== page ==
Tuesday, May 31, 2011

Skydiving Pt 5

Hopefully, we can stop this at part 6.

I set my alarm for 6:30, but my kids woke me up before 6 anyway.  I showered, kissed the family and drove to Byron.
It looked so little like I expected I missed it the first time.
On the way in to the airport is this little hangar with those cool giant doors, a couple of parachutes hanging from the ceiling, a 1950s refrigerator, and a door that opens to a ten foot drop.
Maybe they throw you out the doors if you don't sign the waiver.
You have to sign an incredibly detailed waiver.

There are tiny backpacks hung on the walls.  They were so small, it took me a while to realize they were actually parachutes.
I feel sorry for the guy who gets that yellow chute on the left.
Then they take you into the plane.  It’s a small affair with benches instead of seats.  Through the entire day, the plane takes off every thirty minutes.  Commercial airlines could learn something.
They have a little disco ball in the back, too.
You then have six hours of class.  You practice your “climb outs,” which sounded like “climax” when my English instructor said it (“Oh, don’t worry,” I said.  “I’ve practiced THOSE.”).  You practice arching your back and holding your hands just right so you fall in the right position.  You learn the ninety steps you have to go through during the forty five seconds of freefall, although half of them are “see how far you’ve fallen.”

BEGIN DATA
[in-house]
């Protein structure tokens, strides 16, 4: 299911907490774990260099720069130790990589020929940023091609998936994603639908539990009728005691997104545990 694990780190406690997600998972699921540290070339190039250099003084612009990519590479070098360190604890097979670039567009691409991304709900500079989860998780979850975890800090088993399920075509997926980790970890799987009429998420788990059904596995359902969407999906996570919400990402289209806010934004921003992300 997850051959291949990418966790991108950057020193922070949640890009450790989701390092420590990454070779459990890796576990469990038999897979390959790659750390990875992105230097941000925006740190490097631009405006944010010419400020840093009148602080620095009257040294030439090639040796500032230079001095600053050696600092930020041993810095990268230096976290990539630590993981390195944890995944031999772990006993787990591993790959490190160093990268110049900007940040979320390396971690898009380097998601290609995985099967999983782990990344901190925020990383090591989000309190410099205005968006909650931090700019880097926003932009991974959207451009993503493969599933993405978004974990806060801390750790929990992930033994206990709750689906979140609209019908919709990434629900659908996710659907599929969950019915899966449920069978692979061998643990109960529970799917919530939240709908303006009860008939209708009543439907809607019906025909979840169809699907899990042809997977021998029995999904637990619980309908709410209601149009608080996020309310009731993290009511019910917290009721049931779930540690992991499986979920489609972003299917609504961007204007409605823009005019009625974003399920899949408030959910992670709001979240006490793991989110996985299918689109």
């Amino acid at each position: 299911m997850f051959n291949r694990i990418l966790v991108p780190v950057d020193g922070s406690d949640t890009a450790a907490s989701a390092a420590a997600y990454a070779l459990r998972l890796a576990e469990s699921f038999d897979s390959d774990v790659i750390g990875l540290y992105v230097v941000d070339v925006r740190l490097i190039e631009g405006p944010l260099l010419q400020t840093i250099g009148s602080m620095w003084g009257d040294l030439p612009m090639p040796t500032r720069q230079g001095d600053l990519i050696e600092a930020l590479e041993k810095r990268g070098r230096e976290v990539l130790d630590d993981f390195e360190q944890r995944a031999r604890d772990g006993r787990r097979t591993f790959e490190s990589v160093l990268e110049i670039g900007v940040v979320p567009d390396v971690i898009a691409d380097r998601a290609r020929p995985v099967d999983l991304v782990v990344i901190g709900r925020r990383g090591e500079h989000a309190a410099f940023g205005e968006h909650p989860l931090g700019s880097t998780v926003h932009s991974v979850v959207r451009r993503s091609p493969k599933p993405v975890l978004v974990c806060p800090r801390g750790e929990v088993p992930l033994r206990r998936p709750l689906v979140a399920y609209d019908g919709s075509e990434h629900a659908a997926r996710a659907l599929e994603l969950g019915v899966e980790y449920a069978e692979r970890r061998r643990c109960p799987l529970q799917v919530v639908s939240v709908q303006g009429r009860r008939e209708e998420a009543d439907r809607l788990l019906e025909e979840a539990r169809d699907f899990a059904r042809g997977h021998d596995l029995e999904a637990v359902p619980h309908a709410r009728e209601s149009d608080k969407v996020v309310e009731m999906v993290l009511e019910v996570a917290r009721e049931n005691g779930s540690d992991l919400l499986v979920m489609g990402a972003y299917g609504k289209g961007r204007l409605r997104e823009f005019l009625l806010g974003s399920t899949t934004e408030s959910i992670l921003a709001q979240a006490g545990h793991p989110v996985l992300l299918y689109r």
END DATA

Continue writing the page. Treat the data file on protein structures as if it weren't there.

This is actually just one of three sets of procedures.
They hang you from the ceiling and you practice pulling your emergency chute.
The chute pulls you in very uncomfortable places.  On the plus side, I don't need a vasectomy.
They teach you a landing pattern.  They teach you how to right a poorly-deployed chute.  The make you go over everything again while you practice with a little metal door.
Zen airplane.
Then you wait for the weather.  It rains.  The wind kicks up to twenty-five knots (beginners aren’t allowed to jump in anything over eighteen).  Your family arrives.  Skydivers fly overhead in their tiny sport chutes, speeding by like abnormally loud kites.  It rains again.  The wind kicks up to thirty.  You decide to use the bathroom again, as your anxiety has been replaced with boredom.  You get a sunburn.

You go home.

I’m scheduled to go again on Sunday.  So far, I’ve been prevented from jumping by hail and wind.  Now I have a cold.

Perhaps it’s a sign…
There is a rainbow in there if you look hard.  Nature is like an abusive boyfriend, eh?

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